I’ve long been irritated by Socrates. Or perhaps it is more accurate to say that I am irritated by the “Socrates” that Plato creates in his various dialogues. What I find in the dialogues is that it is fairly easy to win an argument when you get to dictate the positions on both sides. Pretty much any time I read a Socratic dialogue, I find Socrates’ companions to be a bunch of short-sighted dolts.
“Certainly,” they quickly agree to Socrates’ assertions. “That’s true.”
I hardly think myself to be smarter than every worthy citizen of 5th century Athens, but I frequently find myself saying, “No! That’s not the case at all.” Did Socrates’ contemporaries never see the flaws in the great man’s arguments? If we trust Plato, then they didn’t.
Recently, I read Gorgias, a dialogue in which Socrates dismisses oratory as “pandering.” While Socrates’ own brand of communication, dialectical argument, is held up as the purest of all things, oratory, the art that Gorgias pursues and teaches, is dismisses as telling people what they want to hear. Socrates goes so far as to suggest that oratory is to truth as beauty culture is to medicine. Yes, it’s all frippery and polish.
The problem with this sort of dismissal is that it assumes that absolute truth is always within reach using dialectic, a position that Socrates’ own home of Athens has made obviously unbelievable. In the wake of an earthquake in roughly 464 B.C., Sparta, fearing a slave revolt, asked for help from many Greek neighbors. The people of Athens hotly debated the wisdom of sending an army to Sparta. In the end, they sent a large contingent, but was this the right move? Who can say? Do we help our neighbors when they ask? Do we keep our army at home? This isn’t the easiest question to answer.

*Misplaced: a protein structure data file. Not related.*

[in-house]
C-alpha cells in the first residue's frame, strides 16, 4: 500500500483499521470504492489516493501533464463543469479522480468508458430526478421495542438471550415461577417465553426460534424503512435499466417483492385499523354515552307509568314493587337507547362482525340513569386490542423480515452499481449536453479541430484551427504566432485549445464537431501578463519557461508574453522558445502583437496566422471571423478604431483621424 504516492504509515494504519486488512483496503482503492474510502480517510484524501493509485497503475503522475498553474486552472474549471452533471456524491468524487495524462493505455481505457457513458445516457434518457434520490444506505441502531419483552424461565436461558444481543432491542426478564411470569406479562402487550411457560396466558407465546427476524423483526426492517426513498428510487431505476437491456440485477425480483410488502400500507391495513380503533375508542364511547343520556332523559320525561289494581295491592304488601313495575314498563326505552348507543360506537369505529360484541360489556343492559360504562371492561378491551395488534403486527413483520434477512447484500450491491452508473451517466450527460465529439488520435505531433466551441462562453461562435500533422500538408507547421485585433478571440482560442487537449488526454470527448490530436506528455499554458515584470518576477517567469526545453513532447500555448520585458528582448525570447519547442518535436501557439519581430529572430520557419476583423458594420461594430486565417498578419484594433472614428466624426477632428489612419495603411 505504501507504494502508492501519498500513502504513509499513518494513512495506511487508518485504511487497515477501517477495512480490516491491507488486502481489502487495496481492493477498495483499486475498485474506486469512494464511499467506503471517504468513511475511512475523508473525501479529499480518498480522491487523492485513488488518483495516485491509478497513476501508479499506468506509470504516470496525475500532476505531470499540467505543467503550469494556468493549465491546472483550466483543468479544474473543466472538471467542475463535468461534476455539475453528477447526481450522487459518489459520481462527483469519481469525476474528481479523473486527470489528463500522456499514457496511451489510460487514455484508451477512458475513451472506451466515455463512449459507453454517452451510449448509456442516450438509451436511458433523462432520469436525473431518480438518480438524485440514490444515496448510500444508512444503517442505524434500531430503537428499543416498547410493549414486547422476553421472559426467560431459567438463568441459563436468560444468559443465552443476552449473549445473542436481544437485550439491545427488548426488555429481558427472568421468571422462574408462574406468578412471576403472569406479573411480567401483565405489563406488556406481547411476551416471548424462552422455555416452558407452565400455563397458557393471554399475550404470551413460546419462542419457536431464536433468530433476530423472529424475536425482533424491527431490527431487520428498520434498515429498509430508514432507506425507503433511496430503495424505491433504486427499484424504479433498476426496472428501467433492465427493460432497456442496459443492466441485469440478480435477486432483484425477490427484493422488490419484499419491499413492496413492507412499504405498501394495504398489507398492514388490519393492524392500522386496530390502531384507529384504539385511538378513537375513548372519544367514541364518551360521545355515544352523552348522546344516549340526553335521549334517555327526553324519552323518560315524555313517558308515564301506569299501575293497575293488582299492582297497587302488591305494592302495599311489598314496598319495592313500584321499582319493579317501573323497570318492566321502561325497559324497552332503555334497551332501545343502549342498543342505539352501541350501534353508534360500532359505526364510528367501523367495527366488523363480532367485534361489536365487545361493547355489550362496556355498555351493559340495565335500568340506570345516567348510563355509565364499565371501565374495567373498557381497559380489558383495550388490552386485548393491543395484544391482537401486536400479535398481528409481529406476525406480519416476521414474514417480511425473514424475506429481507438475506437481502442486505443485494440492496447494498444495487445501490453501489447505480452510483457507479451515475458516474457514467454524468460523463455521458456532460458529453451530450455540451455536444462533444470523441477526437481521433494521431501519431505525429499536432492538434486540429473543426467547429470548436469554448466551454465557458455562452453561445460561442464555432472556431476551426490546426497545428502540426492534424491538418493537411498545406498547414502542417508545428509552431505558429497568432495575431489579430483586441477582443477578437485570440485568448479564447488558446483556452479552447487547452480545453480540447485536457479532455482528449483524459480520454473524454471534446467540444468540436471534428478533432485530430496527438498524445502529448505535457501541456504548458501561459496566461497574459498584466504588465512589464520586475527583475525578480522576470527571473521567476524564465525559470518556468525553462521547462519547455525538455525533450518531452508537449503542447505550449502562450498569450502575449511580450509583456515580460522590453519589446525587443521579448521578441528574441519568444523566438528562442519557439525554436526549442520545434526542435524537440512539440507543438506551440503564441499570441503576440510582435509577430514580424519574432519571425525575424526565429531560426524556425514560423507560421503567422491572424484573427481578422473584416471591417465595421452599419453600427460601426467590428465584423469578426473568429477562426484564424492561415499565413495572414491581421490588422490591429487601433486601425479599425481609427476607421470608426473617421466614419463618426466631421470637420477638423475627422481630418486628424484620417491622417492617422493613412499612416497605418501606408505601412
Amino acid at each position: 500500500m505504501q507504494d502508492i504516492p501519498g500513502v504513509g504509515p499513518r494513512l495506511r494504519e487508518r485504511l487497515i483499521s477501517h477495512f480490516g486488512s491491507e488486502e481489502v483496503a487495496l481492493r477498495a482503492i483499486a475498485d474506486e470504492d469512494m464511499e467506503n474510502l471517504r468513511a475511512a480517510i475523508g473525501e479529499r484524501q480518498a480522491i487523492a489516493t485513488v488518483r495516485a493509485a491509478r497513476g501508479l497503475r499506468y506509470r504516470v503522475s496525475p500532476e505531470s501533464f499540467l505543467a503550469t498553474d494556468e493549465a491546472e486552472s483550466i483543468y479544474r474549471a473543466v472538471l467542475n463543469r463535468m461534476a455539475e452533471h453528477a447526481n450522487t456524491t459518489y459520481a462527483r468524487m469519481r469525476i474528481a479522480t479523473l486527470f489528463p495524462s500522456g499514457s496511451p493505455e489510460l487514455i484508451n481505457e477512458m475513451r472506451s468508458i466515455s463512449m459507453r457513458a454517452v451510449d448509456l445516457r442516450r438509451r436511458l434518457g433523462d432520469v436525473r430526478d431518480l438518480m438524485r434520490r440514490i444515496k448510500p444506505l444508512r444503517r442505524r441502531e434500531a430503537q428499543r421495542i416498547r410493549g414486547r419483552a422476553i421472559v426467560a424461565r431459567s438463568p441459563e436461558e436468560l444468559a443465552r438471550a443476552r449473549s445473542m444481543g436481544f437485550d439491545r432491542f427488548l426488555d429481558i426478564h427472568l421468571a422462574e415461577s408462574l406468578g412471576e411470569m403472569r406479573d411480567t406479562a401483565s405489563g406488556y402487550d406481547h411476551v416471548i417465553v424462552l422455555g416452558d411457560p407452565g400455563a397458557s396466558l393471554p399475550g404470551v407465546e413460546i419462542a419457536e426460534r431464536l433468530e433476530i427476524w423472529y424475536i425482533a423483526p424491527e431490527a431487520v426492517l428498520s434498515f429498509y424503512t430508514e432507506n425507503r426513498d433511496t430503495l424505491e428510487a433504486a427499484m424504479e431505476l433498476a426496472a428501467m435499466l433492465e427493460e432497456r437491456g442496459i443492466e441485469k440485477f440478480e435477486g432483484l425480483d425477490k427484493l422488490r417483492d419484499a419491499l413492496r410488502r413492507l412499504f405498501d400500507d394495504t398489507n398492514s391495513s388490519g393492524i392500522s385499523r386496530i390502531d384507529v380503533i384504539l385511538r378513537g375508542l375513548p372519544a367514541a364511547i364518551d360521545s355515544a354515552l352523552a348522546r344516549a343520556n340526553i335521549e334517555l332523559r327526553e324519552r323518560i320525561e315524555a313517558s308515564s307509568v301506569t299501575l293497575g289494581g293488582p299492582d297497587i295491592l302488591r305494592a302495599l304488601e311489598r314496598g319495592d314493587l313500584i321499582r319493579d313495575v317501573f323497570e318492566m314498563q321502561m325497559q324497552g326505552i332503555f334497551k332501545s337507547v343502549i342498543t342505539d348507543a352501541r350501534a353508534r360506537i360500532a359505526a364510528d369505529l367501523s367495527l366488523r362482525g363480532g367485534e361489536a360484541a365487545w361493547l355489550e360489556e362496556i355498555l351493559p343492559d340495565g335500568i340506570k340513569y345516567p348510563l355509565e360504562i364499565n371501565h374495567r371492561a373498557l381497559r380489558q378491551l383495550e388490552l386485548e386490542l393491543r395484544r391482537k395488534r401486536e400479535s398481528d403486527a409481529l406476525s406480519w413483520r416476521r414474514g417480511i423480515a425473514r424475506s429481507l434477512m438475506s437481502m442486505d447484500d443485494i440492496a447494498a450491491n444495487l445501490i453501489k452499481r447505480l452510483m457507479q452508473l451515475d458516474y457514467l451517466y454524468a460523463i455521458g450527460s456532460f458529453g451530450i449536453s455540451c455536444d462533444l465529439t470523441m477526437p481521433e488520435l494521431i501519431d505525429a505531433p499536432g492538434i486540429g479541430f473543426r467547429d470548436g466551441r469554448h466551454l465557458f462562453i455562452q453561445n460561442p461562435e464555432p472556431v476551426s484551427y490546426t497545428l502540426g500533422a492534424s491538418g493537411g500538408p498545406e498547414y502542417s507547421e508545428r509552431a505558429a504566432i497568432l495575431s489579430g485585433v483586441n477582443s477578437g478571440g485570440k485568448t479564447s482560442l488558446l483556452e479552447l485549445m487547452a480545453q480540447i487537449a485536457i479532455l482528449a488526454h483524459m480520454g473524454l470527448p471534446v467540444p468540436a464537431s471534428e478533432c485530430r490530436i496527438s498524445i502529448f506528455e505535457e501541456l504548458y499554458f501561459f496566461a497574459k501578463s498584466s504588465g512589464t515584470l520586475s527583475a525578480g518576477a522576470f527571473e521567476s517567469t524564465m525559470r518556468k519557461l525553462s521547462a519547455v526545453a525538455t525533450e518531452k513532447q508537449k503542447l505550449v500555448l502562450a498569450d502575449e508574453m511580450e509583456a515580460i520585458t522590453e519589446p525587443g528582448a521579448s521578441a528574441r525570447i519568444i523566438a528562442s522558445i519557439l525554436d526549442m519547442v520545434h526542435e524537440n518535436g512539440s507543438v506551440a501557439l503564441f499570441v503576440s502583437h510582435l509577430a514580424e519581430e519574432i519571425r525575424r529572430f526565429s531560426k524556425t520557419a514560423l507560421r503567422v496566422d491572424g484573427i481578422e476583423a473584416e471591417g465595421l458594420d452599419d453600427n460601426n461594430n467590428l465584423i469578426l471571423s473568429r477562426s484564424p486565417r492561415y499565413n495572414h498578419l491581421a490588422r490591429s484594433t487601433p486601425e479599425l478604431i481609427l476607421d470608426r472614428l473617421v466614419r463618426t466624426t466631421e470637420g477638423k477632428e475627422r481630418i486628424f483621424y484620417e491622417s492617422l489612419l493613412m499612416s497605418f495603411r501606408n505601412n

Recently, the United States participated in military operations that resulted in ousting the regime in Libya. Was this action justified? I could make an argument in either direction. Can anyone really prove that one course or the other is clearly the better one? Socrates could–but only if he had Plato to write all the dialogue for him.
In the Apology, Socrates talks about his own lack of wisdom and compares himself with another reputedly wise man:
Well, although I do not suppose that either of us knows anything really beautiful and good, I am better off than he is – for he knows nothing, and thinks that he knows. I neither know nor think that I know. In this latter particular, then, I seem to have slightly the advantage of him.
This is rubbish. Here Socrates is using the very tools of oratory to make a claim for himself. Read the dialogues and ask yourself if this is a man who really believes that he does not know things.
In a similar manner, we have some extreme advocates of science pretending that everything in science is provisional and open to revision while behaving as if matters are absolutely settled. In neither case do we witness the humility that is claimed.
What, you might ask, does this have to do with literature. I would suggest that if Socrates can dismiss oratory as pandering, then he can do the same thing with literature. In fact, Plato famously has little use for poets.
Literature, like oratory, works in the areas of life that do not lend themselves neatly to logical analysis. Some people, from Socrates and Plato in the 5th century B.C. to Richard Dawkins and others today, find those areas uncomfortable. They wish to marginalize or invalidate such areas. And when a person–an orator or a poet–understands a method for operating in that grey area, their ability makes the arrogantly humble uncomfortable.